Tag Archives: first second books

Holiday Gift Guide: Secret Coders: Robots & Repeats

Secret Coders: Robots & Repeats is the fourth volume of Gene Luen Yang and Mike Holmes‘ amazing graphic novel series that mixes entertainment and education.

We’re big fans of the graphic novel series published by First Second and they’re all perfect gifts for comic fans and/or individuals who want to learn how to code!

Get all four volumes now:
Secret Coders Vol. 1
Secret Coders Vol. 2
Secret Coders Vol. 3
Secret Coders Vol. 4


First Second provided Graphic Policy with FREE copies for review
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Review: The Nameless City: The Stone Heart

Those of us who have been in a traumatic event or know someone who has, usually change the way we react to things. Some people look at is to way cope with trauma of the event. Others look at as a defense mechanism, but no matter how you deal with it, we all have triggers, that take us back to that exact moment. One of the worst days in most recent memory, that personally affected me, was 9/11.

I’m from New York, and I had family members who worked near where those towers fell, as well as other family members who worked throughout the city. I was afraid for their lives, and could not speak to anyone for days because all the phone lines were down. When I finally got in touch, my mother told me then, I know now she felt every time I deployed. In the sequel to the Nameless City, The Stone Heart, we catch up with Kaidu and Rat, shortly after the assassination attempt, as tensions rise over who has claim over the city.

Rat and Kaidu, in the opening pages, are trying to find their new normal, while The General of All Blades, staff particularly his son, is looking for a better security solution so that no one can get close to his father again. Soon Kaidu, finds about a legend of a weapon that brings fire and destruction, that only the monks know, and it is just so happens Rat lives in the monastery. A sudden change of events, a bloodborne betrayal and a death of a very important character, spurns an upheaval in the Dao Army. By book’s end, our heroes, defeated for the moment, set off to save the city and its people from a madman.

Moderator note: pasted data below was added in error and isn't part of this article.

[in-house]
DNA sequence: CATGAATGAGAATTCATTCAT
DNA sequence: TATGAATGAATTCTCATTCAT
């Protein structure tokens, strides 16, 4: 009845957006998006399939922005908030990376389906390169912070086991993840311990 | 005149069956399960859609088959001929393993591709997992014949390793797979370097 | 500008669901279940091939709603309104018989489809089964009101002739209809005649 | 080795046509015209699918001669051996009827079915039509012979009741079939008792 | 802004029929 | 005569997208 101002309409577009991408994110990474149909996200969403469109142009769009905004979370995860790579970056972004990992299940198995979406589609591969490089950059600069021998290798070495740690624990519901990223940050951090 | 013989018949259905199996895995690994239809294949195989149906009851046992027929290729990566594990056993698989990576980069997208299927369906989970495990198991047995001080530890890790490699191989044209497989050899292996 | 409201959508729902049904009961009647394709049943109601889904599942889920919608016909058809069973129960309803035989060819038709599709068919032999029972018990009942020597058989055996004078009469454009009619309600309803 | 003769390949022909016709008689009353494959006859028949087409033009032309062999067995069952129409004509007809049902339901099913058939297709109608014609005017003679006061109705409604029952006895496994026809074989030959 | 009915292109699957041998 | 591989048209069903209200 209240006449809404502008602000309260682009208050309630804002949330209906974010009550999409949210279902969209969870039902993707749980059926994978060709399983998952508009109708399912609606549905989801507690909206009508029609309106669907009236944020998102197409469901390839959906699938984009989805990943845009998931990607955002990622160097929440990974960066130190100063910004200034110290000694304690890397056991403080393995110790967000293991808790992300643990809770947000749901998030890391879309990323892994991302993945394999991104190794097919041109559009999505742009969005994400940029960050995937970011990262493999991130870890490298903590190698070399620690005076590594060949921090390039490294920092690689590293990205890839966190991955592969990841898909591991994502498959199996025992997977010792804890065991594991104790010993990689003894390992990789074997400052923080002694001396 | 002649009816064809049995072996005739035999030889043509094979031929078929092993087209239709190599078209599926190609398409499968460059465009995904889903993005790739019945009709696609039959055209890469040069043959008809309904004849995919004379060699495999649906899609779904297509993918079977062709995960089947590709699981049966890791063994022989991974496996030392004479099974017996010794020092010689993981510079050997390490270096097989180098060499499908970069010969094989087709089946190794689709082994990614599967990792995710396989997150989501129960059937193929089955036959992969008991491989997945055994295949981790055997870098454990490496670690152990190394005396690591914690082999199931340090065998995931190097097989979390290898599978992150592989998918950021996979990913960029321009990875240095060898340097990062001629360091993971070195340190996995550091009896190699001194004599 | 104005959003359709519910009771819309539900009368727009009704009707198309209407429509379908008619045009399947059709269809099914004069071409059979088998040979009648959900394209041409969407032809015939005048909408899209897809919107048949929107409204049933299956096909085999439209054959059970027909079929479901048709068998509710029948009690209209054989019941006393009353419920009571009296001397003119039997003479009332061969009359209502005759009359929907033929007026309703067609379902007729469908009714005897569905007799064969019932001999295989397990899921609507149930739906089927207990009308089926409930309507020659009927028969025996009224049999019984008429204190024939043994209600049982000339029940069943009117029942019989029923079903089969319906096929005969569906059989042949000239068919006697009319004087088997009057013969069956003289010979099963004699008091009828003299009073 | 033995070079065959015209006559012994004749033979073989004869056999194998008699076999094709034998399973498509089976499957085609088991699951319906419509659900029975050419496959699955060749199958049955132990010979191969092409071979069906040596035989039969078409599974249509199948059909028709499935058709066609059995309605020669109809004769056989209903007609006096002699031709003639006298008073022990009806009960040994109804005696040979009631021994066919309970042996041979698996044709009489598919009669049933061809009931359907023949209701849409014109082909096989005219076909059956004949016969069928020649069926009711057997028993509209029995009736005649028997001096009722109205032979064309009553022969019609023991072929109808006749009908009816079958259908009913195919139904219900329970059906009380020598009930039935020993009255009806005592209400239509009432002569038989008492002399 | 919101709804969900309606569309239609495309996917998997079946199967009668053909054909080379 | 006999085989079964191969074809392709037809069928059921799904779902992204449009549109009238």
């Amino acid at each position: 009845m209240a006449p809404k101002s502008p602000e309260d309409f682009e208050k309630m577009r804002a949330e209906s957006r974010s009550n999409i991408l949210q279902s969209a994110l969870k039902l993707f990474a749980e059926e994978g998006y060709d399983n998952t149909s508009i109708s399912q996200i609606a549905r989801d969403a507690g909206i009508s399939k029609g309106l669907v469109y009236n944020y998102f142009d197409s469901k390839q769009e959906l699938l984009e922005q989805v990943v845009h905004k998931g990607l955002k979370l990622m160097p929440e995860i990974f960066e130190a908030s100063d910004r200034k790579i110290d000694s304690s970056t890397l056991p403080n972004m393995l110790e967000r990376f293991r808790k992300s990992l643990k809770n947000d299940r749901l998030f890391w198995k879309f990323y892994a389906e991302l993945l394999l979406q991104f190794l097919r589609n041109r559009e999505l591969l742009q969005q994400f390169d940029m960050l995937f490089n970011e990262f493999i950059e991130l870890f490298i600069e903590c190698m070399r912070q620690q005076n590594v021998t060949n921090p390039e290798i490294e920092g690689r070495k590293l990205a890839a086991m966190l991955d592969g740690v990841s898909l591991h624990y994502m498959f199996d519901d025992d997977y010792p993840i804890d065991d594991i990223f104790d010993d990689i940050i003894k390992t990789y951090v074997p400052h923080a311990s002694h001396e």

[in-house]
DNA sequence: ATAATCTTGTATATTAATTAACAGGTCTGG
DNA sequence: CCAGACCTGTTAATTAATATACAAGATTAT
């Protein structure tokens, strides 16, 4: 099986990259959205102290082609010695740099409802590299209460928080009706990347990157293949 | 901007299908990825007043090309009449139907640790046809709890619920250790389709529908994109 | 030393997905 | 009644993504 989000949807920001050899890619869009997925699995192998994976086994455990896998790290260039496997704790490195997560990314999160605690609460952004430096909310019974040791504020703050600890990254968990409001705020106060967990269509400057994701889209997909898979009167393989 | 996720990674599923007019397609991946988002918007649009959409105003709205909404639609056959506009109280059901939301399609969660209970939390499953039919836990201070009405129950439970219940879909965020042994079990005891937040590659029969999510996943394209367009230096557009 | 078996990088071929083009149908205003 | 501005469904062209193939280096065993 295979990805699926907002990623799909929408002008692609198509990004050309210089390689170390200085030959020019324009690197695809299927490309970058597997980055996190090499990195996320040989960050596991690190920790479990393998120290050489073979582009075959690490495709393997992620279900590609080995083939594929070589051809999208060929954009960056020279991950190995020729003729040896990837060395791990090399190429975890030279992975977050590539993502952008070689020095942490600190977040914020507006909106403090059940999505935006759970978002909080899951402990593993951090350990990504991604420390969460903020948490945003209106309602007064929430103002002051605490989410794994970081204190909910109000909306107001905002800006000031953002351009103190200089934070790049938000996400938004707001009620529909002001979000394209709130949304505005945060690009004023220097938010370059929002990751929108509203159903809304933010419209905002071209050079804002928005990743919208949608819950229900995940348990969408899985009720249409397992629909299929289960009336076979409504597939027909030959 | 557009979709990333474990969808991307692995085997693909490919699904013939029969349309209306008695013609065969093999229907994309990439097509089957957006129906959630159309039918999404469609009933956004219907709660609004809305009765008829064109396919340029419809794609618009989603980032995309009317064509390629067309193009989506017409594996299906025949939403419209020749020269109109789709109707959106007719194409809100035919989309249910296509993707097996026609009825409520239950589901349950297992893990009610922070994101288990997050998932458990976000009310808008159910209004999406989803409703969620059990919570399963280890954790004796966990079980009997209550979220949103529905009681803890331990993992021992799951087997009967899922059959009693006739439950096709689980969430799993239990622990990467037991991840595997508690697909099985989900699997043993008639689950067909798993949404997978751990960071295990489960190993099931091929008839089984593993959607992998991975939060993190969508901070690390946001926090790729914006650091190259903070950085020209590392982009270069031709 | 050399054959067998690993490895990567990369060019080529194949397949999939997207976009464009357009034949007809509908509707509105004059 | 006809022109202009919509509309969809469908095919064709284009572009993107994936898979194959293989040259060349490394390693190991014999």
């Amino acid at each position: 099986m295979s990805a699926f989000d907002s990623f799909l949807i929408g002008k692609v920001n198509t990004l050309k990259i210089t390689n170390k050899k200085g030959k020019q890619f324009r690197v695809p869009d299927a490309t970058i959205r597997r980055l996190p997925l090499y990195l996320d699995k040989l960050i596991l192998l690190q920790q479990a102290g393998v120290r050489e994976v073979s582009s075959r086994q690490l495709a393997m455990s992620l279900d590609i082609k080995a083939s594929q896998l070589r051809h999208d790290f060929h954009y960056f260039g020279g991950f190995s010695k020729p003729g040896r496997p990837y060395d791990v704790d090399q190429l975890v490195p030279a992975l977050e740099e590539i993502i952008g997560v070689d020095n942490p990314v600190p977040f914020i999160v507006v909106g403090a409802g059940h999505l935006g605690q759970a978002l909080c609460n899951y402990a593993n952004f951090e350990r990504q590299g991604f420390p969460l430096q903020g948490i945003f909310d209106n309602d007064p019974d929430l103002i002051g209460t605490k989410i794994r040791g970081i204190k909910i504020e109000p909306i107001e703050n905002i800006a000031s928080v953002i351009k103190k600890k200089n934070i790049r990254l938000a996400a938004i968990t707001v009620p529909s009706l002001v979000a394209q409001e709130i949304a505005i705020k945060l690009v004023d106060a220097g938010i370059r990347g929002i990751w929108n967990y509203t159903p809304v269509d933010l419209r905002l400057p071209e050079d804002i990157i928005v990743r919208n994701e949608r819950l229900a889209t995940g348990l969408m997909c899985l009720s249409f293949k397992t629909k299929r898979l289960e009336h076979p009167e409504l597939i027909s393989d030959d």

Overall, a great installment to this trilogy which just made the previous book feel like a kid cartoon. The story by Faith Erin Hicks is suspenseful, emotional and action packed. The art by Hicks is gorgeous. Altogether, a great sequel to Nameless City, proving that Hicks is master of visual storytelling.

Story: Faith Erin Hicks Art: Faith Erin Hicks
Story:10 Art: 9.0 Overall: 9.3 Recommendation: Buy

Review: The Nameless City Vol. 1

Colonization of other people’s/countries, has been human way of life since anyone can remember.  The different nations of Europe, have bene colonizing other nations/countries for centuries. In Africa, different tribes did all over the continent, the most famous being Shaka Zulu, who united several tribes under him to suppress any outside forces. The British, being once an empire, have left their imprint everywhere from the West Indies to Canada. The Spanish, as well, have several churches in mostly Muslim countries, remnants of the Crusades.

America, although not necessary colonizing, to the extent of the examples above, we have left our marks in just about every country on earth, through military bases. This is exactly the root of the extenuating circumstances affecting the island of Puerto Rico, as it exists as U.S. territory, but derives none of the benefits of a state. The one thing that literature fails to explore on any substantial level is how these invaders/colonizers affect the people who are native to these lands. In Faith Erin Hicks‘ superbly created Nameless City Volume 1, one such situation exists.

We meet Kaidu, a member of the newest occupying nation for the metropolis known as Nameless City, and Rat, one of the city’s natives, both are unclear of the other motives and are a little weary as friends don’t come easily for either. The book dives into class warfare, misogyny, identity politics, racism, cultural bias and even on some levels, cultural appropriation, as the two become fast friends, each learning about the others culture, as Kaidu, becomes empathetic to the oppression his privilege that his upbringing, sex, and culture has afforded him. The two friends eventually team up to thwart an assassination attempt on the city’s military leader, a plan created by one of his very own soldiers. By book’s end, Kaidu foiled the attempt and the friends become closer, as the city feels more united than ever.

Overall, an excellent book, that is methodical, smart, nuanced and shines the light on the value of mutual respect. The story by Hicks is funny, fast paced, and fresh. The art by Hicks gorgeous, penetrating, and vibrant. Altogether, an excellent start to this trilogy of books as it presents a world much like our ow, where our differences are ever so present, but as they do in this book, they choose those differences to unite and not divide them.

Story: Faith Erin Hicks Art: Faith Erin Hicks
Story: 10 Art: 10 Overall: 10 Recommendation: Buy

Review: Head Games